Iraq, Iran Boost Oil Exports in Sales Battle With Saudis
LONDON (Bloomberg) - Iraq and Iran boosted crude exports in September, taking advantage of a slower pace of shipments from rival Saudi Arabia to win buyers in key markets like China and the U.S.
Iraq shipped 3.98 million barrels of crude a day, the highest since December, while Iran’s exports rose to 2.28 million barrels a day, the most since February, according to ship-tracking data compiled by Bloomberg. Saudi Arabia’s exports were 6.68 million barrels a day, the second-lowest for this year, the data show. Iran and Iraq’s moves to grab market share cast a light on internal tensions within OPEC as Saudi Arabia, the group’s de facto leader and world’s top oil exporter, works to re-balance the global market. State-run Saudi Arabian Oil Co., known as Aramco, will make the deepest cuts in supplies to customers in its history in November, the energy ministry said Monday.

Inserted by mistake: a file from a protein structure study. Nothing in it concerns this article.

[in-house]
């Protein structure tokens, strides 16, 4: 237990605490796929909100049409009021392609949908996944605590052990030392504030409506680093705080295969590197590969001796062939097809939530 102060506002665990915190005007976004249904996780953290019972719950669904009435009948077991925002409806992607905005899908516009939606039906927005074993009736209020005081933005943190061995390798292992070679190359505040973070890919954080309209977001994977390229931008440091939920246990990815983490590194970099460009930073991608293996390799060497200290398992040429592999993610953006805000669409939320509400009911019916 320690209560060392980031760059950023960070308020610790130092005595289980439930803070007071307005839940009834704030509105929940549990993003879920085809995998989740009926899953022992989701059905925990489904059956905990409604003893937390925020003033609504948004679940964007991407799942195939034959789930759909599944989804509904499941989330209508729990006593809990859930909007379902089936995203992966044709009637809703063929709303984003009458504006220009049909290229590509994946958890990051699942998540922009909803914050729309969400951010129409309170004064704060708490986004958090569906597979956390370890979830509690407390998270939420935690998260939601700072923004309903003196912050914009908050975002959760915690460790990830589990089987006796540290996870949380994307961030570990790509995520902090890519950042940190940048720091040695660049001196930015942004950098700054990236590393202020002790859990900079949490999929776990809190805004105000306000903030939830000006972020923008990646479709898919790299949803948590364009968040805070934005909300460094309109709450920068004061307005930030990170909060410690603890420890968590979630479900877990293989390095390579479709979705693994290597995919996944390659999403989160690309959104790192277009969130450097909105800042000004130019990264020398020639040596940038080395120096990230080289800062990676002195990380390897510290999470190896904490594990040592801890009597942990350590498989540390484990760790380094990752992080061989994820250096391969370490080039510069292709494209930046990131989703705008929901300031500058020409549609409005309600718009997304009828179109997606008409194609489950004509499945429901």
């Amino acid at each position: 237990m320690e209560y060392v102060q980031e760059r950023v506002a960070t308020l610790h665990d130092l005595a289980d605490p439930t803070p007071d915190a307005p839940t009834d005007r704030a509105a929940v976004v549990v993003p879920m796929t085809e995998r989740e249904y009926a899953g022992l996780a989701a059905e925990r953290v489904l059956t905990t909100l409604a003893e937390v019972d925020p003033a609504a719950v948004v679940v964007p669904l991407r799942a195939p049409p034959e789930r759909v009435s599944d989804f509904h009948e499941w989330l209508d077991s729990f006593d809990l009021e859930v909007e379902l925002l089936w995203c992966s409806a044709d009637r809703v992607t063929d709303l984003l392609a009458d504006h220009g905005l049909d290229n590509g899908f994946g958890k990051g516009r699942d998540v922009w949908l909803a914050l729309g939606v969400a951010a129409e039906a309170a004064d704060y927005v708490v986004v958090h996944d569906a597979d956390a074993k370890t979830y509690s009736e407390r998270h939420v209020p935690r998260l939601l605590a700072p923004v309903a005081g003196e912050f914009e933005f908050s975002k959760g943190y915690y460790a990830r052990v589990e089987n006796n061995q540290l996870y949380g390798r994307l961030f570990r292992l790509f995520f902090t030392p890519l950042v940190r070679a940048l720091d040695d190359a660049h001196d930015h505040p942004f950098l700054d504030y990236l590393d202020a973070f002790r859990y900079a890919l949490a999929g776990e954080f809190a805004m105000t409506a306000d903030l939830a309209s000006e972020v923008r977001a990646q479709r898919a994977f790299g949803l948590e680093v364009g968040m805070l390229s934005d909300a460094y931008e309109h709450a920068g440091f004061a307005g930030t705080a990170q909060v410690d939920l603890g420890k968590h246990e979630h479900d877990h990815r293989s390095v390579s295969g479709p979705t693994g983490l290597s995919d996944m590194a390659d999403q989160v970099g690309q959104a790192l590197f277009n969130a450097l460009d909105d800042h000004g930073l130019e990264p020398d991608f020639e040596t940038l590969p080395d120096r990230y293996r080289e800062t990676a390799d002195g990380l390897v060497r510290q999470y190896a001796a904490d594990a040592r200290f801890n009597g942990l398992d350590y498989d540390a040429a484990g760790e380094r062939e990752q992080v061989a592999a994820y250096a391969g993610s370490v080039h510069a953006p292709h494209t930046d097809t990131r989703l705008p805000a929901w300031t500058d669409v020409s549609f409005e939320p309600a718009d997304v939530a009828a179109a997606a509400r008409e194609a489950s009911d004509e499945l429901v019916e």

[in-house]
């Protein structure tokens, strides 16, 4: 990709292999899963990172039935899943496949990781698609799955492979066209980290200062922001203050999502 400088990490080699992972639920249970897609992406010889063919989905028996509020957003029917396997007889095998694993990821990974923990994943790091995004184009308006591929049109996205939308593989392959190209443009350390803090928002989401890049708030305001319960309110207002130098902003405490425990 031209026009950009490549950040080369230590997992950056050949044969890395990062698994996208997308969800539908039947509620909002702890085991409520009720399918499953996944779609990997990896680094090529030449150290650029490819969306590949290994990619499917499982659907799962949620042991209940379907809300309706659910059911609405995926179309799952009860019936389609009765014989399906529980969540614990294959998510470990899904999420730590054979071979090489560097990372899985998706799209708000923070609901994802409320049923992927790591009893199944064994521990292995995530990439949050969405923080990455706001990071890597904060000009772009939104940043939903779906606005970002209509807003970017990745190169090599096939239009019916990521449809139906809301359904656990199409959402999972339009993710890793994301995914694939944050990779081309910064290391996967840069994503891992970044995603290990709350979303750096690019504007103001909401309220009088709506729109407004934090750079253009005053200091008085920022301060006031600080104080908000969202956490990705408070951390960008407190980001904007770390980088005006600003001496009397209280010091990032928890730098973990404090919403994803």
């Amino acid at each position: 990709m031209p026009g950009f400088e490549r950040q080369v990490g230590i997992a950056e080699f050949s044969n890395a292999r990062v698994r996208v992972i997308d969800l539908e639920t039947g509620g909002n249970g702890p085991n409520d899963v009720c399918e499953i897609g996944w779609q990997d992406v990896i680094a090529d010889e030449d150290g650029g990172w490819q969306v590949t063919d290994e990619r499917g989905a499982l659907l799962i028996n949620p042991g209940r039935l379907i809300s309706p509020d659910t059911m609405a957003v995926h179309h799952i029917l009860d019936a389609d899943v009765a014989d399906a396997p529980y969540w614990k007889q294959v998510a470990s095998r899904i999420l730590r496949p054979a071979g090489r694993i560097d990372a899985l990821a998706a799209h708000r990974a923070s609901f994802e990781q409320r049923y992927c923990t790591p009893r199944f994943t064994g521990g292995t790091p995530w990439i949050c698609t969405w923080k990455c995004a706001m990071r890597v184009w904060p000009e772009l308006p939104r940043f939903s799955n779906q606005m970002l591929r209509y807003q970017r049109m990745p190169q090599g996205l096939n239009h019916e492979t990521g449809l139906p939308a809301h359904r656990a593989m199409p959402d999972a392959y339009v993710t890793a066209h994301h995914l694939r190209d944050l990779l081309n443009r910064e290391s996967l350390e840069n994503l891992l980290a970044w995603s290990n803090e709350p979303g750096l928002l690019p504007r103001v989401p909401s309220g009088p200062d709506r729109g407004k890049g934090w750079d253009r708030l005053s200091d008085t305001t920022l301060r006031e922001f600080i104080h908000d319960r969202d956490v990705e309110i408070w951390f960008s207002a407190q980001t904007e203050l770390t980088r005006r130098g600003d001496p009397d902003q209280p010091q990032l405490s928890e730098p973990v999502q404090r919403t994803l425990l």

“Iraq and Iran are both very opportunistic in selling into markets where buyers are no longer getting the same Saudi volumes,” said Richard Mallinson, an oil analyst at Energy Aspects Ltd. in London. “We’ve seen Saudi Arabia’s exports lower over the last several months, which is consistent with their focus on the re-balancing process.”
Saudi Arabia’s Energy Minister Khalid Al-Falih promised in May that the country would “markedly” reduce exports to the U.S. in an effort to curb swollen crude inventories. Shipments to the U.S. dropped from March through August, when they reached the lowest this year, according to the tanker data. Overall Saudi exports plunged to the lowest in 34 months in July and were about 1 million less than a year earlier, according to the Joint Organizations Data Initiative. Riyadh-based JODI collects data including production and exports directly from countries.